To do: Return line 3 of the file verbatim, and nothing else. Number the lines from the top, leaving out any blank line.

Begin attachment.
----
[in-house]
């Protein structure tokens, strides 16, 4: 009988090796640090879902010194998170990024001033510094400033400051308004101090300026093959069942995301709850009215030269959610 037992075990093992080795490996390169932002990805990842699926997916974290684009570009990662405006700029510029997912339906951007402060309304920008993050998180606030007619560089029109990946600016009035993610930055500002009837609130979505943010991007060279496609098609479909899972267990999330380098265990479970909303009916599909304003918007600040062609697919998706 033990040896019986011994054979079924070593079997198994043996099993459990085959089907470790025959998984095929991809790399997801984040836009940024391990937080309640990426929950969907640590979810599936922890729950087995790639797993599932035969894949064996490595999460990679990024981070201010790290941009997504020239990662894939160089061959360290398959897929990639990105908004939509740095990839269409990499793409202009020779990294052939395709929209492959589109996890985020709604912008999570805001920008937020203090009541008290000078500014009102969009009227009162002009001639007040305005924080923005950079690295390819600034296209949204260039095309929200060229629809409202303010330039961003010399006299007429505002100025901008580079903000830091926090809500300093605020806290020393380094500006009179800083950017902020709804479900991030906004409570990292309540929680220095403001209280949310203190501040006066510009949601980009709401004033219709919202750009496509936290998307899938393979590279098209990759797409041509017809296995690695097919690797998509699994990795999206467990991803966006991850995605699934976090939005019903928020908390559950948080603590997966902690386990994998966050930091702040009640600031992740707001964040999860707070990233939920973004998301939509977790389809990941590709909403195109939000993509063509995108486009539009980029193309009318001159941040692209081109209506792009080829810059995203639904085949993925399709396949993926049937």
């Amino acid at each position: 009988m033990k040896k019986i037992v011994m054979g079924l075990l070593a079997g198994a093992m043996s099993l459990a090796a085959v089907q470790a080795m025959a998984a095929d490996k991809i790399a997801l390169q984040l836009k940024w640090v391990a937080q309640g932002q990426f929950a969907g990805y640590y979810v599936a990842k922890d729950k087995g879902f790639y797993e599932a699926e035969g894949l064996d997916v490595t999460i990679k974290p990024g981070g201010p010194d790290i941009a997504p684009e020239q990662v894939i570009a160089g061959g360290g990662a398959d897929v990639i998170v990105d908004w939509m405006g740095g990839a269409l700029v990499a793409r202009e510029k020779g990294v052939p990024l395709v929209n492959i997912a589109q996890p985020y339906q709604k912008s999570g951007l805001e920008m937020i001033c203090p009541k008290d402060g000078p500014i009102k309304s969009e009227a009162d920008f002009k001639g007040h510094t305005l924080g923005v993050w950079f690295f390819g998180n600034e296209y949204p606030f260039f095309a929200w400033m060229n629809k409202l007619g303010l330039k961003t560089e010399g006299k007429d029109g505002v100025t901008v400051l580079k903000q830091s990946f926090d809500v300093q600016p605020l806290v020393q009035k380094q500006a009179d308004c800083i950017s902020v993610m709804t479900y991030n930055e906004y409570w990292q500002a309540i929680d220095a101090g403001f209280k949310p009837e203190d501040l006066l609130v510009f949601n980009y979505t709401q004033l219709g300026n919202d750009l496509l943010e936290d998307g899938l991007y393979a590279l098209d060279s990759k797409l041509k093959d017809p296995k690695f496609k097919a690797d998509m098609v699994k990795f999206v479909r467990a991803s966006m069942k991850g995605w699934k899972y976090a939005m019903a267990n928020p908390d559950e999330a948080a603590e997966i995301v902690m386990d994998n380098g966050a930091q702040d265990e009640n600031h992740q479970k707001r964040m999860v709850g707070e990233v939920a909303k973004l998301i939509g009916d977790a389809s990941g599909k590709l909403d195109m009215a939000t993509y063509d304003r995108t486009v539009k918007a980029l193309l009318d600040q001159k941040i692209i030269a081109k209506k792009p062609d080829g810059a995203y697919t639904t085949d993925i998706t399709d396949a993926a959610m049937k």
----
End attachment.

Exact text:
């Amino acid at each position: 009988m033990k040896k019986i037992v011994m054979g079924l075990l070593a079997g198994a093992m043996s099993l459990a090796a085959v089907q470790a080795m025959a998984a095929d490996k991809i790399a997801l390169q984040l836009k940024w640090v391990a937080q309640g932002q990426f929950a969907g990805y640590y979810v599936a990842k922890d729950k087995g879902f790639y797993e599932a699926e035969g894949l064996d997916v490595t999460i990679k974290p990024g981070g201010p010194d790290i941009a997504p684009e020239q990662v894939i570009a160089g061959g360290g990662a398959d897929v990639i998170v990105d908004w939509m405006g740095g990839a269409l700029v990499a793409r202009e510029k020779g990294v052939p990024l395709v929209n492959i997912a589109q996890p985020y339906q709604k912008s999570g951007l805001e920008m937020i001033c203090p009541k008290d402060g000078p500014i009102k309304s969009e009227a009162d920008f002009k001639g007040h510094t305005l924080g923005v993050w950079f690295f390819g998180n600034e296209y949204p606030f260039f095309a929200w400033m060229n629809k409202l007619g303010l330039k961003t560089e010399g006299k007429d029109g505002v100025t901008v400051l580079k903000q830091s990946f926090d809500v300093q600016p605020l806290v020393q009035k380094q500006a009179d308004c800083i950017s902020v993610m709804t479900y991030n930055e906004y409570w990292q500002a309540i929680d220095a101090g403001f209280k949310p009837e203190d501040l006066l609130v510009f949601n980009y979505t709401q004033l219709g300026n919202d750009l496509l943010e936290d998307g899938l991007y393979a590279l098209d060279s990759k797409l041509k093959d017809p296995k690695f496609k097919a690797d998509m098609v699994k990795f999206v479909r467990a991803s966006m069942k991850g995605w699934k899972y976090a939005m019903a267990n928020p908390d559950e999330a948080a603590e997966i995301v902690m386990d994998n380098g966050a930091q702040d265990e009640n600031h992740q479970k707001r964040m999860v709850g707070e990233v939920a909303k973004l998301i939509g009916d977790a389809s990941g599909k590709l909403d195109m009215a939000t993509y063509d304003r995108t486009v539009k918007a980029l193309l009318d600040q001159k941040i692209i030269a081109k209506k792009p062609d080829g810059a995203y697919t639904t085949d993925i998706t399709d396949a993926a959610m049937k």